From its bold grille back to its steeply raked windshield, the XJ forms a long, graceful curve slicing irresistibly through the air. The roof tapers gently rearward to a long fastback, enclosing the greenhouse and large luggage compartment. Blacked-out B-, C-, and D-pillars give the entire greenhouse a low, compact look. Visually, these elements reduce the overall size of the car. Combined with the XJ's nose-down, haunches-up lunging stance, at a distance it appears to be a much smaller sport coupe. On closer examination, it's a shock that this is a fully found grand-touring vessel of style, power and great speed.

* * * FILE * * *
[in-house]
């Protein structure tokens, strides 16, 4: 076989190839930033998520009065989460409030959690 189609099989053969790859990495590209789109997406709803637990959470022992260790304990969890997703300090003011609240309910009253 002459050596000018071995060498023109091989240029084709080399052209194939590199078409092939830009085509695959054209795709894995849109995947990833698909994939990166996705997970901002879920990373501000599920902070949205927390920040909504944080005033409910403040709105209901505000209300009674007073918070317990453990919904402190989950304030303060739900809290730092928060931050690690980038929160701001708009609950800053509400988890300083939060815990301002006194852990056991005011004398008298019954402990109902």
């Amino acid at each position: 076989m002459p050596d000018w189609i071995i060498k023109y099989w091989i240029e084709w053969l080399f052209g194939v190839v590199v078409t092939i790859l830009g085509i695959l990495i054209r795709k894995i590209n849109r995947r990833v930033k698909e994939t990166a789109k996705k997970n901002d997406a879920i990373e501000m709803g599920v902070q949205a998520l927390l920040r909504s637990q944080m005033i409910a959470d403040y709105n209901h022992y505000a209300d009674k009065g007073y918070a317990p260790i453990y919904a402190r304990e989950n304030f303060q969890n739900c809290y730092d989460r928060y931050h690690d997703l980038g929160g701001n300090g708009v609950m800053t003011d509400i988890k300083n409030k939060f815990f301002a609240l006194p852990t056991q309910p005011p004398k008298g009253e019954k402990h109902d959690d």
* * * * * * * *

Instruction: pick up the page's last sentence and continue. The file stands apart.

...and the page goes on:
Stepping into the Jaguar XJ is every bit as satisfying as its elegant exterior suggests. Jaguar sedans are richly supplied, as always, with fragrant leather and handsome inlaid wood trim. They have a distinctly boardroom feel: mature, handsome, businesslike, with none of their furnishings erring in the direction of excessive or showy complexity. The audio, navigation and climate-control instrumentation performs the same functions as in Jaguar's German counterparts, yet Jaguar systems are blessedly intuitive; operating them, the Owner's Manual stays in the glove box. They are prime examples of good ergonomics, a phrase German interior-systems wonks have all but forgotten.